'It's traumatic' : Rep. Rashida Tlaib on conditions at the border

PHOTO: U.S. Border Patrol agents watch over immigrants after taking them into custody on July 02, 2019, in Los Ebanos, Texas. PlayJohn Moore/Getty Images
WATCH 'Can't throw more money at a broken system': Rep. Tlaib on border funding

Rep. Rashida Tlaib, D-Mich. said she "absolutely" agrees with Rep. Alexandria Ocasio-Cortez's comparing border facilities to concentration camps in an interview with ABC's "This Week" Co-Anchor Martha Raddatz.

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The congresswoman from Michigan went on to call what she saw at the border "traumatic" and "inhumane."

Tlaib said acting Department of Homeland Security Secretary Kevin McAleenan’s statements, in a separate interview on "This Week" Sunday, were "so contradictive" of a recent DHS inspector general’s report.

"What I saw was a number of people at 14 -- up to 14 -- in one area sleeping on the floors, a number of them saying they didn’t bathe within 15 days," she added.

The Trump administration, Tlaib said, is "choosing to not allow asylum seekers to go through the legal process."

PHOTO: Congresswoman Rashida Tlaib speaks as Michael Cohen, former lawyer for President Donald Trump, testifies before the House Oversight and Reform Committee on Capitol Hill in Washington, D.C., on Feb. 27, 2019. Erin Scott/Sipa USA via AP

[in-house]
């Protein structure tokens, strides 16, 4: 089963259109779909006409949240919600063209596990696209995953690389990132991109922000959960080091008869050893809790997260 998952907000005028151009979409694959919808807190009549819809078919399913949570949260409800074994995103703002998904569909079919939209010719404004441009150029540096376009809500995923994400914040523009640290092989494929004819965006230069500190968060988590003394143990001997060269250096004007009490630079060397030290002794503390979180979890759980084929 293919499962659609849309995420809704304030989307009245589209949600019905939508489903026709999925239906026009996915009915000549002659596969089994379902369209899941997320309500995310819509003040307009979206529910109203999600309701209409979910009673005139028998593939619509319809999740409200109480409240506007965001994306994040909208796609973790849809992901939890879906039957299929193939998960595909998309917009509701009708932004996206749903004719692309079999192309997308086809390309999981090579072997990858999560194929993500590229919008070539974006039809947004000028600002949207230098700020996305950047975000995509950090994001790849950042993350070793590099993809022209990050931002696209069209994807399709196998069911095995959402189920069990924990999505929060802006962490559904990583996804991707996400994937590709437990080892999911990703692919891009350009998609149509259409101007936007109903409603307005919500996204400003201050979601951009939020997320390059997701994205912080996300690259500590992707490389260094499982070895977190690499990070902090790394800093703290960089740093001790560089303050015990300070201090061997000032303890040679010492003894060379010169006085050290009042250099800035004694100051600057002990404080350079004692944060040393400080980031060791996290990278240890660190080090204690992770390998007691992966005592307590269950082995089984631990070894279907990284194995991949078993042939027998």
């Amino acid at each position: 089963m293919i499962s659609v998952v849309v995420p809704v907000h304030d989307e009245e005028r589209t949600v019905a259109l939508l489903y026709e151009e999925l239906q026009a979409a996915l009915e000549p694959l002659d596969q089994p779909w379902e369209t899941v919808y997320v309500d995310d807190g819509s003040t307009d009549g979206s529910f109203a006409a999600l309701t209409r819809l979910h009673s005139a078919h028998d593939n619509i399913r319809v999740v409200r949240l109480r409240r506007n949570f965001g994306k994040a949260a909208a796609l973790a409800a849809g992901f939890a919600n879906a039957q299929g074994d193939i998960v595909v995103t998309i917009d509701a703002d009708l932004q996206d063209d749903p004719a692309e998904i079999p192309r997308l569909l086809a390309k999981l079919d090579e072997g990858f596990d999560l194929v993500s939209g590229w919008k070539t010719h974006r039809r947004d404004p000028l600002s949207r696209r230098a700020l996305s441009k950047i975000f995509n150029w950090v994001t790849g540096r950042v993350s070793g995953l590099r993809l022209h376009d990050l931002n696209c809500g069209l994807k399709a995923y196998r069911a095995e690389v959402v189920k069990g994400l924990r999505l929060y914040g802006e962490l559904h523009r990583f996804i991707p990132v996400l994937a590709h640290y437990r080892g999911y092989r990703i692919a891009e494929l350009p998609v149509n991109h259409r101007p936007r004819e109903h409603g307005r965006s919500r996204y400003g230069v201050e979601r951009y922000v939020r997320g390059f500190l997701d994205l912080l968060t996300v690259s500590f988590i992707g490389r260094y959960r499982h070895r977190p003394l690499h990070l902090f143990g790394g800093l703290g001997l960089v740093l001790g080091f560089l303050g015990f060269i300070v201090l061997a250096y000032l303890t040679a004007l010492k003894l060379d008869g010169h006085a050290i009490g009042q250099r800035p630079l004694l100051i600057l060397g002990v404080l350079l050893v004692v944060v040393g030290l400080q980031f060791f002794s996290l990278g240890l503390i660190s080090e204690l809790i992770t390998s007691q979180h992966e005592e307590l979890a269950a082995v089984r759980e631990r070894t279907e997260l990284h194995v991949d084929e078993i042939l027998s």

Congresswoman Rashida Tlaib speaks as Michael Cohen, former lawyer for President Donald Trump, testifies before the House Oversight and Reform Committee on Capitol Hill in Washington, D.C., on Feb. 27, 2019.

When asked about her vote against a recent supplemental border funding bill, Tlaib described a moment that occurred during her visit to border stations in Texas.

"Three agents took me aside, away from my colleagues, and said 'more money is not gonna fix this,'" she said Sunday. "They don’t want to separate 2-year-olds away from their mothers. That’s not what they were trained for."

"They signed up to protect the border, not to separate children, not to put people in cages. They all said this is a broken system, this is inhumane," she added.

Tlaib said that she wouldn’t vote for something "that is broken and deteriorated and is inhumane," touting support from her Michigan district.

House Speaker Nancy Pelosi criticized Tlaib and other freshmen members of Congress, including Ocasio-Cortez, Rep. Ilhan Omar of Minnesota, and Ayanna Pressley of Massachusetts, who voted against the additional funding, telling New York Times columnist Maureen Dowd, "All these people have their public whatever and their Twitter world. … But they didn’t have any following. They’re four people and that’s how many votes they got."

Asked about Pelosi’s criticism, Tlaib defended herself and her colleagues, saying, "It is very disappointing that the speaker would ever try to diminish our voices in so many ways."

"Guess what? We know what it feels like to be dehumanized. We know what it feels like to be brown and black in this country," Tlaib said. "We're not going to stand by and sit idly by and allow brown and dark-skinned children to be ripped away from their parents to be dehumanized."

"All of us have these experiences that I think have been missing in the halls of Congress. Honor that, respect that, put us at the table. Let's come up with a solution together," she added.

Tlaib toured two border detention facilities in Texas on July 1, with a delegation from the Congressional Hispanic Caucus.

The House Oversight and Reform Committee, which Tlaib serves on, will hold a hearing on separations and the treatment of children at border facilities on Friday. McAleenan has been invited to testify at the hearing.